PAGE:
T.J.'s interest in sports continued to grow, and he now works inside the football team's recruiting office at the Moore Center. Being inside Moore, a place where his father consistently roamed the halls, has become easier with each day.

"It' hasn't been rough. It's just been different. I am accepting he's in a better place," T.J. said. "It's just that there's no one I can really talk to about what happened in this situation with life or family or Florida State.

"I had my car break down yesterday. Usually, he would be the one to help me out. It's just the small things that really get me."

T.J. said his father took his family extremely seriously. Monk never brought any work-related issues home, and he always made time for his children.

T.J., who still lives at home, said his dad would often get on to him and his brother whenever their rooms were messy. A month after Monk's passing, T.J. walked into his room and noticed that it wasn't clean. That's when it hit him that they'd never have that conversation again.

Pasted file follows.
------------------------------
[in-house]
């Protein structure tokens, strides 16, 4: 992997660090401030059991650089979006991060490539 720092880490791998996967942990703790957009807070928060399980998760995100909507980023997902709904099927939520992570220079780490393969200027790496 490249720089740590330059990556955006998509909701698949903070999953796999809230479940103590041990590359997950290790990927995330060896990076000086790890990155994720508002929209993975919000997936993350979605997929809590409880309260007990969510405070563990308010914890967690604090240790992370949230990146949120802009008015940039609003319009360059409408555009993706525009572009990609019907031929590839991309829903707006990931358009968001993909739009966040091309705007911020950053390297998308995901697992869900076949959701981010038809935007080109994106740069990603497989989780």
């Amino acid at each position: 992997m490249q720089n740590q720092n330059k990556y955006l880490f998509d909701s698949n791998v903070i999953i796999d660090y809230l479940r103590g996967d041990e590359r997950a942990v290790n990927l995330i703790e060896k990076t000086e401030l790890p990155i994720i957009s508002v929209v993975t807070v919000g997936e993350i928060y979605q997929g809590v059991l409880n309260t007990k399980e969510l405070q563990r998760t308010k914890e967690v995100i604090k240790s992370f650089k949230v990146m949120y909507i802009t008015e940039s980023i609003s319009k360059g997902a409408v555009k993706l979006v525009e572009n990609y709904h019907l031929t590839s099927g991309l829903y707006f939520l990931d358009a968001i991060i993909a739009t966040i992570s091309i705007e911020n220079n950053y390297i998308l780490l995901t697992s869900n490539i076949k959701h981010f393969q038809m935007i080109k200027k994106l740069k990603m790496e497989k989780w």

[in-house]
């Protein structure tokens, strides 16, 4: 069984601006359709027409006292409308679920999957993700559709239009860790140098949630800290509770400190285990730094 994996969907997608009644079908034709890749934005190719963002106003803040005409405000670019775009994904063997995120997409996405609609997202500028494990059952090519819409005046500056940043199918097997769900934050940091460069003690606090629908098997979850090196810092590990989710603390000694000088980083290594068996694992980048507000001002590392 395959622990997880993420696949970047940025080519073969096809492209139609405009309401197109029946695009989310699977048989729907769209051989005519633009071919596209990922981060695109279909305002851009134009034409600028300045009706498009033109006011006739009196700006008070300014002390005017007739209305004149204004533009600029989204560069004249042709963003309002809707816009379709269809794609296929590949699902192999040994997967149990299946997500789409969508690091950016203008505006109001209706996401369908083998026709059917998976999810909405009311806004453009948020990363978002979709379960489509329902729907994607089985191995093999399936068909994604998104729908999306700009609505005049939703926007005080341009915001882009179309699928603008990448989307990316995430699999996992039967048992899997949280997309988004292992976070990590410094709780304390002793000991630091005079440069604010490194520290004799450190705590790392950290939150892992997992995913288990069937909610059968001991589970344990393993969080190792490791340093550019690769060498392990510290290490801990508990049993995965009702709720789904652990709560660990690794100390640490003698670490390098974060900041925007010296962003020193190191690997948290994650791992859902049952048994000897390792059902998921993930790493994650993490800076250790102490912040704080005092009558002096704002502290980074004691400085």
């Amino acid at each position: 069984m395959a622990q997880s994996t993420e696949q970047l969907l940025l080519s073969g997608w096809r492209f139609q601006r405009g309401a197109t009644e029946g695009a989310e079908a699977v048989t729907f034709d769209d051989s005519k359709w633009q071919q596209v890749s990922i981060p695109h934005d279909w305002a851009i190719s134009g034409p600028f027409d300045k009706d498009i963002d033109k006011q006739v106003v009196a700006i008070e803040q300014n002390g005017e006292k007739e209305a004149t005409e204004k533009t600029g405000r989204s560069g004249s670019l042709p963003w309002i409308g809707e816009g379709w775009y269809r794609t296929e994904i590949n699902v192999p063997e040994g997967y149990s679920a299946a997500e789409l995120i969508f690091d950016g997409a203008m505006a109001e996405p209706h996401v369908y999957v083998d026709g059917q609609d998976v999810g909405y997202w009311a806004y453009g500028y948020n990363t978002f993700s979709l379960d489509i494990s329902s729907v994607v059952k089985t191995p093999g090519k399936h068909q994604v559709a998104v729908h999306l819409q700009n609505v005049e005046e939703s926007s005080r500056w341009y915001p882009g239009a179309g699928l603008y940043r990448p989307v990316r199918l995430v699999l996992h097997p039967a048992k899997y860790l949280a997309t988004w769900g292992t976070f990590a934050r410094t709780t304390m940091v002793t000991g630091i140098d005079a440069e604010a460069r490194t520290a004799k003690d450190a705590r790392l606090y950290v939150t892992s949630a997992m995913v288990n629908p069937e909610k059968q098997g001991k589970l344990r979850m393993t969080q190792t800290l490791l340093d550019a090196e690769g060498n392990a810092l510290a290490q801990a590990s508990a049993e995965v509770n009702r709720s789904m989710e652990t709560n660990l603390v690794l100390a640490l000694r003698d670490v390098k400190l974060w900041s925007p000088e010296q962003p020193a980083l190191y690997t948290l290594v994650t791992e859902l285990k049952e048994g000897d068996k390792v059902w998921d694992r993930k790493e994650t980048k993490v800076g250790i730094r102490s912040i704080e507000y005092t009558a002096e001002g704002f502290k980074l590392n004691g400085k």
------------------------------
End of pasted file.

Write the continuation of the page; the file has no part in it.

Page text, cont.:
"The difference is all the small things have really piled up," T.J. said. "But I've gotten used to that now. I'm doing my best to keep on top of things before they ever pile. It's a little bit different, but we're getting used to it."


Gene Williams/Warchant

'He had such favor from God'

It was the mid-1980s, and Beverly was a cheerleader for the Jacksonville Bulls, the city's United States Football League franchise.

During one game, she noticed a "really cute" guy on the sideline. Beverly saw him again at a race in St. Augustine, and Monk asked her out on their first date.

"We're in this restaurant, and this little kid came up and asked for his autograph," she remembered. "The little kid told me his stats. Monk never told me anything about his football career."

But that's not what impressed her most. While they were driving around, Monk saw a woman trip and fall down on the sidewalk.

He pulled over, got out of his car and helped the woman to her feet.